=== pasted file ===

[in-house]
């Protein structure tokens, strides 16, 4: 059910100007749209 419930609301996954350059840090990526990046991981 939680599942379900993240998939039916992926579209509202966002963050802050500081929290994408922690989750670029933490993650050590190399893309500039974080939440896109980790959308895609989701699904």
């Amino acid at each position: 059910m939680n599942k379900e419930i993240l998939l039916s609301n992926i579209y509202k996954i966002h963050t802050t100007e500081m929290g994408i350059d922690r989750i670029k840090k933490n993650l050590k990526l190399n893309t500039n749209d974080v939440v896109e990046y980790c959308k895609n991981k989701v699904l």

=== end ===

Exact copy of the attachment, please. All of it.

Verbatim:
[in-house]
């Protein structure tokens, strides 16, 4: 059910100007749209 419930609301996954350059840090990526990046991981 939680599942379900993240998939039916992926579209509202966002963050802050500081929290994408922690989750670029933490993650050590190399893309500039974080939440896109980790959308895609989701699904």
């Amino acid at each position: 059910m939680n599942k379900e419930i993240l998939l039916s609301n992926i579209y509202k996954i966002h963050t802050t100007e500081m929290g994408i350059d922690r989750i670029k840090k933490n993650l050590k990526l190399n893309t500039n749209d974080v939440v896109e990046y980790c959308k895609n991981k989701v699904l």